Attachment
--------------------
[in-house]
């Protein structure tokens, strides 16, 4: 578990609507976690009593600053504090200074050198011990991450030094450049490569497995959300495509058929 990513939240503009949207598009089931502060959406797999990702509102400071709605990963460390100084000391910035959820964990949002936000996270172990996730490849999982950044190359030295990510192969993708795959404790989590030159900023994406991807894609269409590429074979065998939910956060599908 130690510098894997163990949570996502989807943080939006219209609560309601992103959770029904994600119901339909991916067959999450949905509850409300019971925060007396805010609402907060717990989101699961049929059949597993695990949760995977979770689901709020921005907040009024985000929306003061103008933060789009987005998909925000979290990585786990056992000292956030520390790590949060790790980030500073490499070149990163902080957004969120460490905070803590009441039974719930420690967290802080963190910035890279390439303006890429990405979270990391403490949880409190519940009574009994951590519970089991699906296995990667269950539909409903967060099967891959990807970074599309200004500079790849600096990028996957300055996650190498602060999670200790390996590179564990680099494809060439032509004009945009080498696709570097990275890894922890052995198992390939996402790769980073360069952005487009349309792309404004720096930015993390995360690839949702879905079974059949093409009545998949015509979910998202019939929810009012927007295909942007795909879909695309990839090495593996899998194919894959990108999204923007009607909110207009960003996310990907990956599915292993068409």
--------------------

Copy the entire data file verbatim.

[in-house]
């Protein structure tokens, strides 16, 4: 578990609507976690009593600053504090200074050198011990991450030094450049490569497995959300495509058929 990513939240503009949207598009089931502060959406797999990702509102400071709605990963460390100084000391910035959820964990949002936000996270172990996730490849999982950044190359030295990510192969993708795959404790989590030159900023994406991807894609269409590429074979065998939910956060599908 130690510098894997163990949570996502989807943080939006219209609560309601992103959770029904994600119901339909991916067959999450949905509850409300019971925060007396805010609402907060717990989101699961049929059949597993695990949760995977979770689901709020921005907040009024985000929306003061103008933060789009987005998909925000979290990585786990056992000292956030520390790590949060790790980030500073490499070149990163902080957004969120460490905070803590009441039974719930420690967290802080963190910035890279390439303006890429990405979270990391403490949880409190519940009574009994951590519970089991699906296995990667269950539909409903967060099967891959990807970074599309200004500079790849600096990028996957300055996650190498602060999670200790390996590179564990680099494809060439032509004009945009080498696709570097990275890894922890052995198992390939996402790769980073360069952005487009349309792309404004720096930015993390995360690839949702879905079974059949093409009545998949015509979910998202019939929810009012927007295909942007795909879909695309990839090495593996899998194919894959990108999204923007009607909110207009960003996310990907990956599915292993068409």